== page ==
DIBBS CIF21: Middleware and High-Performance Analytics Libraries for Scalable Data Science


National Science Foundation

Data scientists require tools to derive insight and knowledge from increasing volumes of complex data. This points to the importance of advanced analytics, particularly in the physical and biological sciences. Analytics must be able to utilize the full range of available infrastructure, however, the coupling between tools, analytic engines and infrastructure is often rigid. It is often difficult to employ existing solutions in contemporary environments for which they were not natively or originally designed. Many tools were developed at a time when parallelism was not essential. In addition, interoperability at multiple levels remains elusive, and scalable yet general¬ purpose and broadly applicable solutions in the form of analytic libraries and abstractions are noticeable by their absence.

Project Overview

Our work on DIBBs has led to the development of a broad class of highly scalable libraries for problems in multiple areas, including network science, computer vision, bioinformatics and climate science. NSSAC team members have contributed by developing scalable algorithms for network generation and subgraph detection, which have been applied to problems in public health.


Some of the key findings include:

  • Highly scalable algorithms for generating instances from different kinds of network models, including preferential attachment and the Chung-Lu model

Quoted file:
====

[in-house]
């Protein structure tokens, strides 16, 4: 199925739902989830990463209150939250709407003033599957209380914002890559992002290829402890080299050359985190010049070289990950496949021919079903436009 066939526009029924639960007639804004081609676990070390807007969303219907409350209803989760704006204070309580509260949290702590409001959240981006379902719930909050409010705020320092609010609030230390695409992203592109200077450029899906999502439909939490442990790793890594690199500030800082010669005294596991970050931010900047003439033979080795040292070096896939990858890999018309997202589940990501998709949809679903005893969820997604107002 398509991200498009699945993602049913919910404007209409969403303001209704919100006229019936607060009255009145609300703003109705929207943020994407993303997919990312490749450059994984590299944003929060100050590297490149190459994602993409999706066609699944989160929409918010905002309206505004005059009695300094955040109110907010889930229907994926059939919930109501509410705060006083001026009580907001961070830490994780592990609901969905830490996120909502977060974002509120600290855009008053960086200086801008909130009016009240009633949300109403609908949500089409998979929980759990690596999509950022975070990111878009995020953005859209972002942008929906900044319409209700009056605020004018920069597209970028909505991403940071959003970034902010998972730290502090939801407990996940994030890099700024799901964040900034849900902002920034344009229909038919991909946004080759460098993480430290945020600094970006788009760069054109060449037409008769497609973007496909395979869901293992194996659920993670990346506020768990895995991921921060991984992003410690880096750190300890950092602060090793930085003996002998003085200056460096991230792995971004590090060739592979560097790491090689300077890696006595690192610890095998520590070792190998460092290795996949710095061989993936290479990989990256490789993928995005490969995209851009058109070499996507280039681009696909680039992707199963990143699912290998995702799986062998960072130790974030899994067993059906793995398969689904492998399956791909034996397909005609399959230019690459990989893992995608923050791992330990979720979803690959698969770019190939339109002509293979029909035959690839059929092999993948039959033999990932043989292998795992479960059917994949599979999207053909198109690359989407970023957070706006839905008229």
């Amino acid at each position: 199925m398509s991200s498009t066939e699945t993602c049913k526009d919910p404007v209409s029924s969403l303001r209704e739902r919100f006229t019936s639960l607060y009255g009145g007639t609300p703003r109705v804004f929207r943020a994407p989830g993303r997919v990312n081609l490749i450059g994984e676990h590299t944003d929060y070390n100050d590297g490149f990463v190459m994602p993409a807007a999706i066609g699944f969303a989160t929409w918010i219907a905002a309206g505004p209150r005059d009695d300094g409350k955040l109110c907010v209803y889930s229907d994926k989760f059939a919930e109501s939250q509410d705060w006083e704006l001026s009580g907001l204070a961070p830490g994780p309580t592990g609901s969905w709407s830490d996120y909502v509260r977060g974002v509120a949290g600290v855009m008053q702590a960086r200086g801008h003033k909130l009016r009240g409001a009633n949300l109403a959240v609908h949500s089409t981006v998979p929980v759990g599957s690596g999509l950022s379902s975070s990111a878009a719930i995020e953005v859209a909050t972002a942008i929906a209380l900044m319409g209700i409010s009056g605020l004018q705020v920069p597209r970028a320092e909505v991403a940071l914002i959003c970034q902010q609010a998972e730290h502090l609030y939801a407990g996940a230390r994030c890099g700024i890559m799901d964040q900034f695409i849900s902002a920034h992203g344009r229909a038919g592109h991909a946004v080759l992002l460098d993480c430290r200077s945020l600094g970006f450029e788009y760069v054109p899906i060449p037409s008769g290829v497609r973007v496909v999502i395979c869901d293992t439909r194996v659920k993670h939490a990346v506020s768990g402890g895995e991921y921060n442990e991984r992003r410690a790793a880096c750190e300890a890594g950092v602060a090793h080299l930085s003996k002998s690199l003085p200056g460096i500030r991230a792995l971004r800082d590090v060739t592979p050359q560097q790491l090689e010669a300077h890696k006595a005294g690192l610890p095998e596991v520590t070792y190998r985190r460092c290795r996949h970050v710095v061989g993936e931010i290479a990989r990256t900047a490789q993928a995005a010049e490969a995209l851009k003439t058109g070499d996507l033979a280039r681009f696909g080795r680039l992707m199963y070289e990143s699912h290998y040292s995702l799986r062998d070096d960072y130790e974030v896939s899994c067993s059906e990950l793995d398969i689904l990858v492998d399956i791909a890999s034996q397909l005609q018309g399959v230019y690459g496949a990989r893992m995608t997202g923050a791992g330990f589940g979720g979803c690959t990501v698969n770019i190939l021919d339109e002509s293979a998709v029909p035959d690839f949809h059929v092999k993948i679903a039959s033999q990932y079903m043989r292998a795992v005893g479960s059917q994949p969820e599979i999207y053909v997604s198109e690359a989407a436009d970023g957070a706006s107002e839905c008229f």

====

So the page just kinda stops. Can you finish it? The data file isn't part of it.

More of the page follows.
• Parallel algorithms for subgraph detection and scan statistics, which scale to networks with over hundred million edges


Professor of Computer Science, School of Engineering and Applied Science

Executive Director

Distinguished Professor in Biocomplexity, Biocomplexity Institute

Professor of Computer Science, School of Engineering and Applied Science

Network Systems Science and Advanced Computing
Adiga A; Kuhlman C; Marathe M; Ravi S; Vullikanti A . Proceedings of the 36th International Conference on Machine Learning. PMLR. 2019; 97:82-91

Additional Publications

Maksudul Alam, Maleq Khan, Kalyan S. Perumalla, and Madhav Marathe. Generating massive scale-free networks: Novel parallel algorithms using the preferential attachment model. ACM Transactions on Parallel Computing (TOPC) 7, no. 2 (2020): 1-35.

Saliya Ekanayake, Jose Cadena, Udayanga Wickramasinghe and Anil Kumar Vullikanti. MIDAS: Multilinear Detection at Scale, Journal of Parallel and Distributed Computing (JPDC), Volume 132, pages 363-382, October 2019

Wang, Lijing, Jiangzhuo Chen, and Madhav Marathe. "TDEFSI: Theory-guided Deep Learning-based Epidemic Forecasting with Synthetic Information." ACM Transactions on Spatial Algorithms and Systems (TSAS) 6, no. 3 (2020): 1-39.

A. Adiga, C. Barrett, S. Eubank, C. J. Kuhlman, M. V. Marathe, H. Mortveit, S. S. Ravi, D. J. Rosenkrantz, R. E. Stearns, S. Swarup and A. K. Vullikanti, “Validating Agent-Based Models of Large Networked Systems”, Proc. Winter Simulation Conference (WSC 2019), Washington, DC, Dec. 2019.

Adiga, Abhijin, Chris J. Kuhlman, Madhav Marathe, S. S. Ravi, Daniel J. Rosenkrantz, Richard Edwin Stearns, and Anil Vullikanti. "Bounds and Complexity Results for Learning Coalition-Based Interaction Functions in Networked Social Systems." In AAAI, pp. 3138-3145. 2020.

Eubank, Stephen, Madhav Marathe, Henning Mortveit, and Anil Vullikanti. "Modeling Urban Mobility Networks Using Constrained Labeled Sequences." In International Conference on Complex Networks and Their Applications, pp. 955-966. Springer, Cham, 2019.

Prathyush Sambaturu, Aparna Gupta, Ian Davidson, S. S. Ravi, Anil Vullikanti, Andrew Warren. Efficient Algorithms for Generating Provably Near-Optimal Cluster Descriptors for Explainability. AAAI 2020: 1636-1643